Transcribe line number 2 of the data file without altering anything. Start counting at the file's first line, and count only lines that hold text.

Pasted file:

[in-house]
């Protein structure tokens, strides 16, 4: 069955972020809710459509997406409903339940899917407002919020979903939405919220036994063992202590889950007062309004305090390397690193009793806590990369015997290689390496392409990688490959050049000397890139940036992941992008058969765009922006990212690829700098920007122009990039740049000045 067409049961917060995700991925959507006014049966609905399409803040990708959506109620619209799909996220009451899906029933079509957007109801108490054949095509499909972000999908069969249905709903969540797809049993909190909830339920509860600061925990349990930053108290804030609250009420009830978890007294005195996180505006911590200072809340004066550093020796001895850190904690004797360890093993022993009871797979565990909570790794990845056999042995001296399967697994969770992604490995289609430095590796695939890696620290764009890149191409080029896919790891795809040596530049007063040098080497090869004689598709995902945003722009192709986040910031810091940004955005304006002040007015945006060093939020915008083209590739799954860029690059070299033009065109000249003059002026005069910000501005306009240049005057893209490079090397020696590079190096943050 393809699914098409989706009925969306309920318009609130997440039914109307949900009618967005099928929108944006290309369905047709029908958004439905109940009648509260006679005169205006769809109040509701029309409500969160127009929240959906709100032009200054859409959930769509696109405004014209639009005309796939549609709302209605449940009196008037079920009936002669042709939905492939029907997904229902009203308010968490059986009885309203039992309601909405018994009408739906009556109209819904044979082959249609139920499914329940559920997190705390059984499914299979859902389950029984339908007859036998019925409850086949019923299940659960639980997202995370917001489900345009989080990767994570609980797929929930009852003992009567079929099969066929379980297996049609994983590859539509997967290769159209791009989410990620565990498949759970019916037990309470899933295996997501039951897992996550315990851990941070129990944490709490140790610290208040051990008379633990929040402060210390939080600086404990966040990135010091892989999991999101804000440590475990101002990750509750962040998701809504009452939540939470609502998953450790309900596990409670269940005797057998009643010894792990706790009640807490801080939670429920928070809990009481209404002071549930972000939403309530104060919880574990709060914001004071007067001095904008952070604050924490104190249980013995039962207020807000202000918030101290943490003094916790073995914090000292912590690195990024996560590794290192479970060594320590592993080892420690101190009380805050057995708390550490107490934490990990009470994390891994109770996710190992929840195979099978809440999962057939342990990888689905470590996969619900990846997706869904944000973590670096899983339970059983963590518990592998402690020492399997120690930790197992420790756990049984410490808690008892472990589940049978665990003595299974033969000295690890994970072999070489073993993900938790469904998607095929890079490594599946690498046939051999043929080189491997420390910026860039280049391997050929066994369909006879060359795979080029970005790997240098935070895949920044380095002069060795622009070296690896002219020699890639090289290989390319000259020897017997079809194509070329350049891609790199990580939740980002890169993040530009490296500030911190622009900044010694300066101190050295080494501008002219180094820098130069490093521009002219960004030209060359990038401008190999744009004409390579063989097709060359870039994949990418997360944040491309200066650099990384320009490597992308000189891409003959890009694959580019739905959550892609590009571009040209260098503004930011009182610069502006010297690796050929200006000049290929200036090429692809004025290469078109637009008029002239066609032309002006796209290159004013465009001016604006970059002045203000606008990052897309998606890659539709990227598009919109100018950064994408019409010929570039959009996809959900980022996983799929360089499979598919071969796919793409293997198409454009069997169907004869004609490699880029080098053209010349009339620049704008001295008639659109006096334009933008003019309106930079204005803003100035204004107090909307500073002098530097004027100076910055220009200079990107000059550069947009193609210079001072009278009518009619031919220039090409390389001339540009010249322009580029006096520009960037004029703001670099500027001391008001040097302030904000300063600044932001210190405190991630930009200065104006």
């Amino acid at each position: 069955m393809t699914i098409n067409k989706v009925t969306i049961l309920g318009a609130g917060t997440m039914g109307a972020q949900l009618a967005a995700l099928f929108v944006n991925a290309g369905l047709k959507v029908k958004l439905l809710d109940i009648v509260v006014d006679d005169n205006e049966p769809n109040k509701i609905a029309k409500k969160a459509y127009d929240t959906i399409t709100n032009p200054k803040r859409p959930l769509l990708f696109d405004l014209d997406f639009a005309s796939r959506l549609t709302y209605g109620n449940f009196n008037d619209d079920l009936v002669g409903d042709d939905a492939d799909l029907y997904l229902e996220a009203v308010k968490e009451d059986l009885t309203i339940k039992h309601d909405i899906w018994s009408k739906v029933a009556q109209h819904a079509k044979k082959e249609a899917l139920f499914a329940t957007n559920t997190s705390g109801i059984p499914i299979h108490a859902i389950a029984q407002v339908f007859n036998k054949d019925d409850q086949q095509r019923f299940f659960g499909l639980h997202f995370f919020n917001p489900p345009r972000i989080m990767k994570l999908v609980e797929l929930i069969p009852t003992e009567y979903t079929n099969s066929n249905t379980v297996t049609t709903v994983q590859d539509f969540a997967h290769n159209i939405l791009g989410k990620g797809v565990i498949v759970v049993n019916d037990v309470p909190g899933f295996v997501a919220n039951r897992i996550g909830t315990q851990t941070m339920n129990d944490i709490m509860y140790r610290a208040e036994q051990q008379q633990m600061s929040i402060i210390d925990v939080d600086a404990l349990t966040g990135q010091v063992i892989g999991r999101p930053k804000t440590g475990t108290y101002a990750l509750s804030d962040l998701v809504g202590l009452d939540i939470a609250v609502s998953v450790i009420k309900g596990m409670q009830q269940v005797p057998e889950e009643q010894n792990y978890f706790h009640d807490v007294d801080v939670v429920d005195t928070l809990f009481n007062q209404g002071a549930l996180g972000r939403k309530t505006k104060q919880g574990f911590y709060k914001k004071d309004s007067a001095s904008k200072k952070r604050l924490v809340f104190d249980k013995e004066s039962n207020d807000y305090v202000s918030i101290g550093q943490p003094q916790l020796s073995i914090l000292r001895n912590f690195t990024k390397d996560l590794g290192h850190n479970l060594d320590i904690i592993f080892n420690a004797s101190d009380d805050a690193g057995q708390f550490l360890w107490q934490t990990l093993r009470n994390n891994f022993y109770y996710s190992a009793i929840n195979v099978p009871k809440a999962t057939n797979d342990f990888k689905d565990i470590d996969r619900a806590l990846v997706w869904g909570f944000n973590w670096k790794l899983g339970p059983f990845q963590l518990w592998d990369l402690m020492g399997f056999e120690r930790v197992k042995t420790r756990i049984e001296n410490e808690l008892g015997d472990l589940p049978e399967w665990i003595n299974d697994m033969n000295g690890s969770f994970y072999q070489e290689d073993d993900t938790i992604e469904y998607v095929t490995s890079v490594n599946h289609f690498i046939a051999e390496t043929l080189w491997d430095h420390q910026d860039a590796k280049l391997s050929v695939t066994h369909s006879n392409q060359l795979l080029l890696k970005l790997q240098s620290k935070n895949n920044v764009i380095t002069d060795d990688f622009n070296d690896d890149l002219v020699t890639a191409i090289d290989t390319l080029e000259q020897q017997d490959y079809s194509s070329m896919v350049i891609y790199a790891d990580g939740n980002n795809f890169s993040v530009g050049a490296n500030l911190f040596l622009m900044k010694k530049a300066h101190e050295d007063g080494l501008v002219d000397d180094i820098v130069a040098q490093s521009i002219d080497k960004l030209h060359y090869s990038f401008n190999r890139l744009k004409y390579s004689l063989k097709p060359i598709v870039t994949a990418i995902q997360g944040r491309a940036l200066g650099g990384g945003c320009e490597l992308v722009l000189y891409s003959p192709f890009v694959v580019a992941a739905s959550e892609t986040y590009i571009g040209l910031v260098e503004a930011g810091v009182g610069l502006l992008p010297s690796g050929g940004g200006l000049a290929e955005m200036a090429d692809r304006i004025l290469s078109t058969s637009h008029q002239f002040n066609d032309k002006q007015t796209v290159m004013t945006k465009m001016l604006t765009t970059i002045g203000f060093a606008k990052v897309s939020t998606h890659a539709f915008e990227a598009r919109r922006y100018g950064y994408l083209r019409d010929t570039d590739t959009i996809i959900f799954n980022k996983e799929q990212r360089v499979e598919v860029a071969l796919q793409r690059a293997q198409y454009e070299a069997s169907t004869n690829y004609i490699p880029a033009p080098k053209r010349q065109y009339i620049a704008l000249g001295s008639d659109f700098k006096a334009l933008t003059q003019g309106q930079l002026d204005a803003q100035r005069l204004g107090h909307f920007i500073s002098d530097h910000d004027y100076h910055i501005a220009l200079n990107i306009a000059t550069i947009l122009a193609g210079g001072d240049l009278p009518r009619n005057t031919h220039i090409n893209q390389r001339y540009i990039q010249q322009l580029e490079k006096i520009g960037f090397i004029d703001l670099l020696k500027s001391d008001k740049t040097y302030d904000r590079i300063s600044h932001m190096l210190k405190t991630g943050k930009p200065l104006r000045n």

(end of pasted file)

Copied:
């Protein structure tokens, strides 16, 4: 069955972020809710459509997406409903339940899917407002919020979903939405919220036994063992202590889950007062309004305090390397690193009793806590990369015997290689390496392409990688490959050049000397890139940036992941992008058969765009922006990212690829700098920007122009990039740049000045 067409049961917060995700991925959507006014049966609905399409803040990708959506109620619209799909996220009451899906029933079509957007109801108490054949095509499909972000999908069969249905709903969540797809049993909190909830339920509860600061925990349990930053108290804030609250009420009830978890007294005195996180505006911590200072809340004066550093020796001895850190904690004797360890093993022993009871797979565990909570790794990845056999042995001296399967697994969770992604490995289609430095590796695939890696620290764009890149191409080029896919790891795809040596530049007063040098080497090869004689598709995902945003722009192709986040910031810091940004955005304006002040007015945006060093939020915008083209590739799954860029690059070299033009065109000249003059002026005069910000501005306009240049005057893209490079090397020696590079190096943050 393809699914098409989706009925969306309920318009609130997440039914109307949900009618967005099928929108944006290309369905047709029908958004439905109940009648509260006679005169205006769809109040509701029309409500969160127009929240959906709100032009200054859409959930769509696109405004014209639009005309796939549609709302209605449940009196008037079920009936002669042709939905492939029907997904229902009203308010968490059986009885309203039992309601909405018994009408739906009556109209819904044979082959249609139920499914329940559920997190705390059984499914299979859902389950029984339908007859036998019925409850086949019923299940659960639980997202995370917001489900345009989080990767994570609980797929929930009852003992009567079929099969066929379980297996049609994983590859539509997967290769159209791009989410990620565990498949759970019916037990309470899933295996997501039951897992996550315990851990941070129990944490709490140790610290208040051990008379633990929040402060210390939080600086404990966040990135010091892989999991999101804000440590475990101002990750509750962040998701809504009452939540939470609502998953450790309900596990409670269940005797057998009643010894792990706790009640807490801080939670429920928070809990009481209404002071549930972000939403309530104060919880574990709060914001004071007067001095904008952070604050924490104190249980013995039962207020807000202000918030101290943490003094916790073995914090000292912590690195990024996560590794290192479970060594320590592993080892420690101190009380805050057995708390550490107490934490990990009470994390891994109770996710190992929840195979099978809440999962057939342990990888689905470590996969619900990846997706869904944000973590670096899983339970059983963590518990592998402690020492399997120690930790197992420790756990049984410490808690008892472990589940049978665990003595299974033969000295690890994970072999070489073993993900938790469904998607095929890079490594599946690498046939051999043929080189491997420390910026860039280049391997050929066994369909006879060359795979080029970005790997240098935070895949920044380095002069060795622009070296690896002219020699890639090289290989390319000259020897017997079809194509070329350049891609790199990580939740980002890169993040530009490296500030911190622009900044010694300066101190050295080494501008002219180094820098130069490093521009002219960004030209060359990038401008190999744009004409390579063989097709060359870039994949990418997360944040491309200066650099990384320009490597992308000189891409003959890009694959580019739905959550892609590009571009040209260098503004930011009182610069502006010297690796050929200006000049290929200036090429692809004025290469078109637009008029002239066609032309002006796209290159004013465009001016604006970059002045203000606008990052897309998606890659539709990227598009919109100018950064994408019409010929570039959009996809959900980022996983799929360089499979598919071969796919793409293997198409454009069997169907004869004609490699880029080098053209010349009339620049704008001295008639659109006096334009933008003019309106930079204005803003100035204004107090909307500073002098530097004027100076910055220009200079990107000059550069947009193609210079001072009278009518009619031919220039090409390389001339540009010249322009580029006096520009960037004029703001670099500027001391008001040097302030904000300063600044932001210190405190991630930009200065104006």